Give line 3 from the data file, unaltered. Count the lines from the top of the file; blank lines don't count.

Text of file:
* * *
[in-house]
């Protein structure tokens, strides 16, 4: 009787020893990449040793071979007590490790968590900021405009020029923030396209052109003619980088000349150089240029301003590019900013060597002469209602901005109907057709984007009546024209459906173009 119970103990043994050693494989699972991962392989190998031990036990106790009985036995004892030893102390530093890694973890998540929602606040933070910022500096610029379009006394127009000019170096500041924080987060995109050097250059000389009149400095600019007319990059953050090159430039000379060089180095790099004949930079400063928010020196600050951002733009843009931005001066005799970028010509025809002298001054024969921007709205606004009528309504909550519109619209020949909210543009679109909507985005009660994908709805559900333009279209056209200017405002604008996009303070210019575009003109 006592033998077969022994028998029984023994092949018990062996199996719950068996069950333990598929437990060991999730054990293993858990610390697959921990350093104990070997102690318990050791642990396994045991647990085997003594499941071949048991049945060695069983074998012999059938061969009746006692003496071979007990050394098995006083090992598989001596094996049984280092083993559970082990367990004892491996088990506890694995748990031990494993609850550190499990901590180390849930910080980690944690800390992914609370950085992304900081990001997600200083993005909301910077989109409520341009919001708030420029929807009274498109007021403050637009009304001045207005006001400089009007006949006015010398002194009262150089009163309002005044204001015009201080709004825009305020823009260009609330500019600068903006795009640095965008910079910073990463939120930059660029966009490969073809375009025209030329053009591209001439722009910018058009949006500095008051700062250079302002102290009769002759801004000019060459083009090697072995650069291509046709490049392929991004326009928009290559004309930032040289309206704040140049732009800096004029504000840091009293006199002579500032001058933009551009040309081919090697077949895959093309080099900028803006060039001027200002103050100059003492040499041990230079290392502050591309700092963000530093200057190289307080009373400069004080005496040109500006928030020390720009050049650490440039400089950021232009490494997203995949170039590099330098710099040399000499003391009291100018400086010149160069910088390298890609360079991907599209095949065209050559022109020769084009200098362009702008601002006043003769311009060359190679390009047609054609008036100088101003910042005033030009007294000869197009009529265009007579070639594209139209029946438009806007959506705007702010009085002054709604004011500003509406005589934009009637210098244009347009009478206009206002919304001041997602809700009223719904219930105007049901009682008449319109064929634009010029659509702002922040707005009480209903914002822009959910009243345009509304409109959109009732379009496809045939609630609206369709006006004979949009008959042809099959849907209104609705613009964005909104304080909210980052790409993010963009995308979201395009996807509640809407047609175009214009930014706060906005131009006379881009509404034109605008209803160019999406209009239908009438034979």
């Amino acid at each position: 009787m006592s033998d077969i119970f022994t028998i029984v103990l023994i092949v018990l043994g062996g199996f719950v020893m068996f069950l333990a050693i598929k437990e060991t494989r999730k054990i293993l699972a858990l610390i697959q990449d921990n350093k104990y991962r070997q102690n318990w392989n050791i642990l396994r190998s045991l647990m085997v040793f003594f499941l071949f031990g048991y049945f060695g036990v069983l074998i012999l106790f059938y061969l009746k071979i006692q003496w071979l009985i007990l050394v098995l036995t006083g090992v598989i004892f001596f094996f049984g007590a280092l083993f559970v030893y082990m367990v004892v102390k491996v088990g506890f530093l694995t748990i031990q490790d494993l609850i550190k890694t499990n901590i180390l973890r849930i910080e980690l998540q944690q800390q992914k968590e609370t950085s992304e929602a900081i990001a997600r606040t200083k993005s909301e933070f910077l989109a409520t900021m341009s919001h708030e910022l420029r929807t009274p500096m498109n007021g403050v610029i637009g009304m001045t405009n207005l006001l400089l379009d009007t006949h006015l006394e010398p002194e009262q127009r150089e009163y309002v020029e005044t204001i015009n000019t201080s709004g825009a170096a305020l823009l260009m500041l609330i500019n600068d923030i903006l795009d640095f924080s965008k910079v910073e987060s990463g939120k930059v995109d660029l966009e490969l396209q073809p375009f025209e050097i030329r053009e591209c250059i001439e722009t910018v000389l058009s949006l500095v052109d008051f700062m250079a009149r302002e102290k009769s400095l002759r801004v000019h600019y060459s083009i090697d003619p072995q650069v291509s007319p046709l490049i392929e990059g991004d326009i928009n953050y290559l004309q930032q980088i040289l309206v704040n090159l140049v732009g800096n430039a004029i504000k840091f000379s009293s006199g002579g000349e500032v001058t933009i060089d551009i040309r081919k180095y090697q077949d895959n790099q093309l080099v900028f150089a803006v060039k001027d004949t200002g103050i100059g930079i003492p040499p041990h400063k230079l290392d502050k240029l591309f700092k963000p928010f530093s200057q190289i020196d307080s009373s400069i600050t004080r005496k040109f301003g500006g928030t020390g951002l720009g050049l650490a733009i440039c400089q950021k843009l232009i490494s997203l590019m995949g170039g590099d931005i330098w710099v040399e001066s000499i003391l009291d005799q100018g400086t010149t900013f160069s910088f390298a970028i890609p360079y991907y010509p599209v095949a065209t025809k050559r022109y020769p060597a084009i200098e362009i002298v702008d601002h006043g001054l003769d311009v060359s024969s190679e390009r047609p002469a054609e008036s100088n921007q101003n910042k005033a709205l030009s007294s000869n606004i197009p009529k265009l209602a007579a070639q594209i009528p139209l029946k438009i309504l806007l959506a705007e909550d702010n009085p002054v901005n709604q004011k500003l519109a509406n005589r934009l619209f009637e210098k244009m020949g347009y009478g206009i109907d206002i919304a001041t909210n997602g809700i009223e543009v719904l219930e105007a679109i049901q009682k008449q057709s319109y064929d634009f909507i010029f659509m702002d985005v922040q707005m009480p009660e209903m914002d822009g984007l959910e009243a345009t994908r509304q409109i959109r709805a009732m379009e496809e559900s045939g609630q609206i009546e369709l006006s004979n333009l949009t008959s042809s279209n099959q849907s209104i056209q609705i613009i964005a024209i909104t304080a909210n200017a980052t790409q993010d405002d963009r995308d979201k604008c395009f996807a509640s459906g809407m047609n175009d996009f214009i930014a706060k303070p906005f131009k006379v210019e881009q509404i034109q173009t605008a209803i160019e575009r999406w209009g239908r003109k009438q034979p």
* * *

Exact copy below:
């Amino acid at each position: 009787m006592s033998d077969i119970f022994t028998i029984v103990l023994i092949v018990l043994g062996g199996f719950v020893m068996f069950l333990a050693i598929k437990e060991t494989r999730k054990i293993l699972a858990l610390i697959q990449d921990n350093k104990y991962r070997q102690n318990w392989n050791i642990l396994r190998s045991l647990m085997v040793f003594f499941l071949f031990g048991y049945f060695g036990v069983l074998i012999l106790f059938y061969l009746k071979i006692q003496w071979l009985i007990l050394v098995l036995t006083g090992v598989i004892f001596f094996f049984g007590a280092l083993f559970v030893y082990m367990v004892v102390k491996v088990g506890f530093l694995t748990i031990q490790d494993l609850i550190k890694t499990n901590i180390l973890r849930i910080e980690l998540q944690q800390q992914k968590e609370t950085s992304e929602a900081i990001a997600r606040t200083k993005s909301e933070f910077l989109a409520t900021m341009s919001h708030e910022l420029r929807t009274p500096m498109n007021g403050v610029i637009g009304m001045t405009n207005l006001l400089l379009d009007t006949h006015l006394e010398p002194e009262q127009r150089e009163y309002v020029e005044t204001i015009n000019t201080s709004g825009a170096a305020l823009l260009m500041l609330i500019n600068d923030i903006l795009d640095f924080s965008k910079v910073e987060s990463g939120k930059v995109d660029l966009e490969l396209q073809p375009f025209e050097i030329r053009e591209c250059i001439e722009t910018v000389l058009s949006l500095v052109d008051f700062m250079a009149r302002e102290k009769s400095l002759r801004v000019h600019y060459s083009i090697d003619p072995q650069v291509s007319p046709l490049i392929e990059g991004d326009i928009n953050y290559l004309q930032q980088i040289l309206v704040n090159l140049v732009g800096n430039a004029i504000k840091f000379s009293s006199g002579g000349e500032v001058t933009i060089d551009i040309r081919k180095y090697q077949d895959n790099q093309l080099v900028f150089a803006v060039k001027d004949t200002g103050i100059g930079i003492p040499p041990h400063k230079l290392d502050k240029l591309f700092k963000p928010f530093s200057q190289i020196d307080s009373s400069i600050t004080r005496k040109f301003g500006g928030t020390g951002l720009g050049l650490a733009i440039c400089q950021k843009l232009i490494s997203l590019m995949g170039g590099d931005i330098w710099v040399e001066s000499i003391l009291d005799q100018g400086t010149t900013f160069s910088f390298a970028i890609p360079y991907y010509p599209v095949a065209t025809k050559r022109y020769p060597a084009i200098e362009i002298v702008d601002h006043g001054l003769d311009v060359s024969s190679e390009r047609p002469a054609e008036s100088n921007q101003n910042k005033a709205l030009s007294s000869n606004i197009p009529k265009l209602a007579a070639q594209i009528p139209l029946k438009i309504l806007l959506a705007e909550d702010n009085p002054v901005n709604q004011k500003l519109a509406n005589r934009l619209f009637e210098k244009m020949g347009y009478g206009i109907d206002i919304a001041t909210n997602g809700i009223e543009v719904l219930e105007a679109i049901q009682k008449q057709s319109y064929d634009f909507i010029f659509m702002d985005v922040q707005m009480p009660e209903m914002d822009g984007l959910e009243a345009t994908r509304q409109i959109r709805a009732m379009e496809e559900s045939g609630q609206i009546e369709l006006s004979n333009l949009t008959s042809s279209n099959q849907s209104i056209q609705i613009i964005a024209i909104t304080a909210n200017a980052t790409q993010d405002d963009r995308d979201k604008c395009f996807a509640s459906g809407m047609n175009d996009f214009i930014a706060k303070p906005f131009k006379v210019e881009q509404i034109q173009t605008a209803i160019e575009r999406w209009g239908r003109k009438q034979p």